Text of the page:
The London Ophthalmology Centre (LondonOC) has developed a new, non-invasive technique for the application of Xen stent into the eye to treat acute glaucoma. The micro device and new technique was successfully used to save the sight of former Children’s Laureate, Michael Rosen.
Mr Vik Sharma (MBBS BSc FRCOphth), Clinical Director, London OC, (who is also a Consultant Ophthalmologist, Cataract and Glaucoma Specialist at the Royal Free NHS Hospital, London) explains: “Michael woke from a coma in hospital and the first thing he noticed was that he had a distinct fogginess in his left eye. I knew that if he was not treated in the next week or two, he could go blind. I used the Xen stent combined with a new technique to fit which creates a new pathway for the fluid to drain out of, but without the cuts and stitches, making it quicker and safer giving greater likelihood of a successful outcome for the patient.”
The traditional treatment pathway for glaucoma is managed with early diagnosis from an ophthalmologist where patients are usually prescribed drops to reduce the production of fluid and improve drainage. If this does not work a short laser treatment can open the drainage tube to release fluid.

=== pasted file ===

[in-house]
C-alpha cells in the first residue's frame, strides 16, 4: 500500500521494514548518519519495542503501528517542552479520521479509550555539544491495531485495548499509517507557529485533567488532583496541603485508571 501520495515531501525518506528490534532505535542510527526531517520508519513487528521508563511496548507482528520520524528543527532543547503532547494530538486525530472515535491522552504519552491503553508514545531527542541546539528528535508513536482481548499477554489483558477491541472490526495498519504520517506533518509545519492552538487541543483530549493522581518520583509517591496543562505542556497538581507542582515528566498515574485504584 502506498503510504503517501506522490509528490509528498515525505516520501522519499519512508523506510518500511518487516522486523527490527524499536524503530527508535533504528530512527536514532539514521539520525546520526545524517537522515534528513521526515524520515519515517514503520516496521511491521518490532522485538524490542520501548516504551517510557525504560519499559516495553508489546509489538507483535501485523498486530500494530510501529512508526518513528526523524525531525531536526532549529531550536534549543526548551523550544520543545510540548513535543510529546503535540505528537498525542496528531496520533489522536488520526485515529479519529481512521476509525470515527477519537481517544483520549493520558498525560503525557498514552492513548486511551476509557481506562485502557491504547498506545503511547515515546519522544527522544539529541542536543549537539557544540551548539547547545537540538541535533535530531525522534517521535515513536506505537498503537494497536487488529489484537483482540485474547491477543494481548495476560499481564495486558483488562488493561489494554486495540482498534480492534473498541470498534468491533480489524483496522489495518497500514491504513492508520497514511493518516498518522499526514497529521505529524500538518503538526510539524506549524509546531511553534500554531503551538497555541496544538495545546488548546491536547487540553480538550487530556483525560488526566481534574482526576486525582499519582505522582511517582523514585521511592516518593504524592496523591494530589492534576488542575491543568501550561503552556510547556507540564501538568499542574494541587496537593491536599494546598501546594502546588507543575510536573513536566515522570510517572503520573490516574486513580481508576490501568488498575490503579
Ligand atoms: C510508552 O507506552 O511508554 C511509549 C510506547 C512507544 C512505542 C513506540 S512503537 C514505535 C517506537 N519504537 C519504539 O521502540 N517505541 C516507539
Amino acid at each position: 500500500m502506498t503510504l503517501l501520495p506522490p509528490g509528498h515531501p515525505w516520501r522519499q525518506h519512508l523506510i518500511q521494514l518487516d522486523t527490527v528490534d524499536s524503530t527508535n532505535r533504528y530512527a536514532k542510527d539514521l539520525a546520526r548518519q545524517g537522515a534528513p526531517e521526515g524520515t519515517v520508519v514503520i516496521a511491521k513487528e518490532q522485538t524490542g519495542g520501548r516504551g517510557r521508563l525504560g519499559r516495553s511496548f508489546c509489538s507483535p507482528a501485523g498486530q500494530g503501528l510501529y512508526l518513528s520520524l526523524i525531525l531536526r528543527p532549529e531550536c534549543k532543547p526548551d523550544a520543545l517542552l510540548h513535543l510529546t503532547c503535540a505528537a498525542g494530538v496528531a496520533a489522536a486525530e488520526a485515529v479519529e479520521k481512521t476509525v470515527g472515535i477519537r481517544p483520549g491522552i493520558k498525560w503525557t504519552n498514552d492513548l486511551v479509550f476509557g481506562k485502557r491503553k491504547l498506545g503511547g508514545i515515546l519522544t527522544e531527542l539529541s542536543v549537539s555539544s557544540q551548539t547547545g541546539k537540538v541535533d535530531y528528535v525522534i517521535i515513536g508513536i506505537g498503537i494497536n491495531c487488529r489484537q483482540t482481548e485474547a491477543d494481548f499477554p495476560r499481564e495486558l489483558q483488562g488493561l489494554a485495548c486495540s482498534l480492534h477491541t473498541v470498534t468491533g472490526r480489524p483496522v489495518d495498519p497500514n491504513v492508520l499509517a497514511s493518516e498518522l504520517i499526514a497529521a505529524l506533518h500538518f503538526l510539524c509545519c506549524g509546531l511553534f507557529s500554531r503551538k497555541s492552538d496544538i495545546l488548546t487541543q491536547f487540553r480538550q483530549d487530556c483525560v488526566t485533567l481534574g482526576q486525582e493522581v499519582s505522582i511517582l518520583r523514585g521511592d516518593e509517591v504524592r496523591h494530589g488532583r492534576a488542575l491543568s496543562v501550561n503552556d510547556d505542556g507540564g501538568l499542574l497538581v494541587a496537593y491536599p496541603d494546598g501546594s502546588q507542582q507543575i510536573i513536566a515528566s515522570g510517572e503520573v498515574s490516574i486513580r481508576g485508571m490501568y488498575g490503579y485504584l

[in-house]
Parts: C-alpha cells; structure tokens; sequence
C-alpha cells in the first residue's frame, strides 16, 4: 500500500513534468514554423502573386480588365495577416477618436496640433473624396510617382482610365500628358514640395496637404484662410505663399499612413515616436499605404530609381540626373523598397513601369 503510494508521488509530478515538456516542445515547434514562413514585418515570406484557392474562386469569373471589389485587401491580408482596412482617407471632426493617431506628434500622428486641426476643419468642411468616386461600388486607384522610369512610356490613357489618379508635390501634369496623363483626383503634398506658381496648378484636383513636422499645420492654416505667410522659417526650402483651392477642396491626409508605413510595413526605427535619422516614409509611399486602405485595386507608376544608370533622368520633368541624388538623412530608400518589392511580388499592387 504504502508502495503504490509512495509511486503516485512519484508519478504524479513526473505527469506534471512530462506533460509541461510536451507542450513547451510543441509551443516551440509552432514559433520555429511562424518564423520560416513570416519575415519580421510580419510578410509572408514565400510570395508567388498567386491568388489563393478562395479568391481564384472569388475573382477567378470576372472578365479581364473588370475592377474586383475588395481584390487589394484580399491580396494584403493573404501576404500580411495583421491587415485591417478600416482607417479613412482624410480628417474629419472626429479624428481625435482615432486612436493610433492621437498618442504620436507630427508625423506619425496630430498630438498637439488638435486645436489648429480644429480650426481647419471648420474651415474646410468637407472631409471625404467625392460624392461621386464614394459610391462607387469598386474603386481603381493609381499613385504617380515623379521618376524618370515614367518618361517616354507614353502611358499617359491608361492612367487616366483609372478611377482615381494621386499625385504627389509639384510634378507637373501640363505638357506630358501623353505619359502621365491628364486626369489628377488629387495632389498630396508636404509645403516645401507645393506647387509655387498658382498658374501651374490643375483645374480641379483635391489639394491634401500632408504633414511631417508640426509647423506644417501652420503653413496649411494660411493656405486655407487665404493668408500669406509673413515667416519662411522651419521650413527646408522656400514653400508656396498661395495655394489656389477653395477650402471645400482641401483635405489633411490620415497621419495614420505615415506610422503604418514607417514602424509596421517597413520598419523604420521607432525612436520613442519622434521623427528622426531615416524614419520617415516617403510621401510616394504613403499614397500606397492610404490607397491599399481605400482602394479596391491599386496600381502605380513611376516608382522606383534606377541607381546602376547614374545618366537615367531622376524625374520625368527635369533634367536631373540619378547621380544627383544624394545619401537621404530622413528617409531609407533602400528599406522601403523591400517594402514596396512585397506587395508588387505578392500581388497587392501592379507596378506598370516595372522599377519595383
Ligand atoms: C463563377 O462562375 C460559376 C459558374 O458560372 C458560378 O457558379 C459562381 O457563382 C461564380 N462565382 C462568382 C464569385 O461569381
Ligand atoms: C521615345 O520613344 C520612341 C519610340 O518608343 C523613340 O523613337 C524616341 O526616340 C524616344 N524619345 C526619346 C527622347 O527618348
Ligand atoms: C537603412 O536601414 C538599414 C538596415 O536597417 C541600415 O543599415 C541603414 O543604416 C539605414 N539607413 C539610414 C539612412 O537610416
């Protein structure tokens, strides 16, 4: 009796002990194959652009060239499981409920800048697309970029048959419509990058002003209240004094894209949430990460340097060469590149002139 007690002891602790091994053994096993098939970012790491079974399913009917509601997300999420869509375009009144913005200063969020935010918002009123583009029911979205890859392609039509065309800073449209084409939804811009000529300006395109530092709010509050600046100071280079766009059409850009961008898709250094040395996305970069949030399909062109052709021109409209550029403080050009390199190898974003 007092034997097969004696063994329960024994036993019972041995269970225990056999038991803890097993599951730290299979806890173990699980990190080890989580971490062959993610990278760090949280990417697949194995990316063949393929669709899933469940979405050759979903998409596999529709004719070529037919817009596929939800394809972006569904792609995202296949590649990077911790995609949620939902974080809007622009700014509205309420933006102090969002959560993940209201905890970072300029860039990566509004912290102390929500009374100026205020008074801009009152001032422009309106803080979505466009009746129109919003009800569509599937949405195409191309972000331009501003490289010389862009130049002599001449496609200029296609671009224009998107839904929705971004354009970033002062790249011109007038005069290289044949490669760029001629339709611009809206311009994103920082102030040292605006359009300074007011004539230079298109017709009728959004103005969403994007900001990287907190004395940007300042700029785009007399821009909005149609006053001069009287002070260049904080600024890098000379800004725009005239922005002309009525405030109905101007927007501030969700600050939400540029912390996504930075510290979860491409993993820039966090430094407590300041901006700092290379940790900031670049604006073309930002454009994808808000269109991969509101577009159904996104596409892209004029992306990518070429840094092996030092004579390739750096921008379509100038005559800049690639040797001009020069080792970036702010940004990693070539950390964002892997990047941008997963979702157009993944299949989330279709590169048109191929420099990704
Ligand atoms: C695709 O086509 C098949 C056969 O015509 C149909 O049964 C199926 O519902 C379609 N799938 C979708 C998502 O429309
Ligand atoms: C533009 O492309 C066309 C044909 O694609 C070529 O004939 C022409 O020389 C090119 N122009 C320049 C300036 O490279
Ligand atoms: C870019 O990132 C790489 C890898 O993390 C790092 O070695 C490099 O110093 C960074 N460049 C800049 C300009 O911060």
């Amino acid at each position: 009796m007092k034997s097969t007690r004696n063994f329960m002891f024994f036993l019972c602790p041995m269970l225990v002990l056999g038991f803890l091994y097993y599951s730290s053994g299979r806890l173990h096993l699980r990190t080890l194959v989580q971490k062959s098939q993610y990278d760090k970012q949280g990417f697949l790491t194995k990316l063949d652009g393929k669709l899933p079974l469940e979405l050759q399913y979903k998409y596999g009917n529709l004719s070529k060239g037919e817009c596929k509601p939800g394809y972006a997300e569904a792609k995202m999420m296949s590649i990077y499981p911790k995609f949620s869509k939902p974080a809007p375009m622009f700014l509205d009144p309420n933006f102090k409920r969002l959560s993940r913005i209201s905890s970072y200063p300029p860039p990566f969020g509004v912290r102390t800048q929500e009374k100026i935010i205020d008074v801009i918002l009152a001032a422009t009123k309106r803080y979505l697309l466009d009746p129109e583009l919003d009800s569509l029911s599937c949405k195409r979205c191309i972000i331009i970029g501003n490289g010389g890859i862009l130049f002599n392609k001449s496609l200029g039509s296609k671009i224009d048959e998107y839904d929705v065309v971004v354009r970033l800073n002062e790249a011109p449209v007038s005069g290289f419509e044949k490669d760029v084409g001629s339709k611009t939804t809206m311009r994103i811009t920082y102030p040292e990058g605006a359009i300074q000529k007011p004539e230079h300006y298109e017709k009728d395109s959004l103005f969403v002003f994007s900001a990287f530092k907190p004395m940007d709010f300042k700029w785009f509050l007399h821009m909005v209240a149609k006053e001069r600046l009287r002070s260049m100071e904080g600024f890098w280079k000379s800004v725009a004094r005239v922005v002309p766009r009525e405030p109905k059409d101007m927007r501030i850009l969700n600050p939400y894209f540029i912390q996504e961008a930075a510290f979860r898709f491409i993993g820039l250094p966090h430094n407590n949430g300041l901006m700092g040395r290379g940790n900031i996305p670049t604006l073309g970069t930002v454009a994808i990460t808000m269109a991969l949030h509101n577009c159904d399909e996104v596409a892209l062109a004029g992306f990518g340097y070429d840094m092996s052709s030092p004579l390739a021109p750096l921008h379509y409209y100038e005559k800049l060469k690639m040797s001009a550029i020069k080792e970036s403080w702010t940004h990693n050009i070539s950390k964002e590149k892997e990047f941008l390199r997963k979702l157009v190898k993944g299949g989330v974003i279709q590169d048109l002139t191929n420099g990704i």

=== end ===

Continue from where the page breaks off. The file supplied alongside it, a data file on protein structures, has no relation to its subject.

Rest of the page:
However, the traditional procedure, a trabeculectomy, involves opening the tissue at the front of the eye. A flap is made underneath the eyelid, where a miniscule hole allows the fluid to drain away. The flap is then stitched up and closed. Successful in 80% of cases, scar tissue can form over the incision, causing the fluid to build up again. There can also be side-effects include blurred vision and possible loss of vision from a bleed in the eye and a risk of infection.
The revised and enhanced treatment to apply the Xen stent into the eye results in less scar tissue and faster healing times for patients leading to better outcomes for the most serious cases of glaucoma.
LondonOC uses pioneering innovative techniques with the best on-site technology including SLT laser; HD multifocal lenses and extended depth of focus lenses; minimally invasive glaucoma surgery (MIGS); Xen and preserflo stents; Hydrus and istent; and all glaucoma surgery.
Specialist treatment areas include; glaucoma, cataracts, vision correction, macular degeneration, trauma & injury, lens replacement, chronic & degenerative eye conditions. London OC is located at Queen Anne Street Hospital in Harley Street’s Medical Area and offers virtual consultations during the pandemic.
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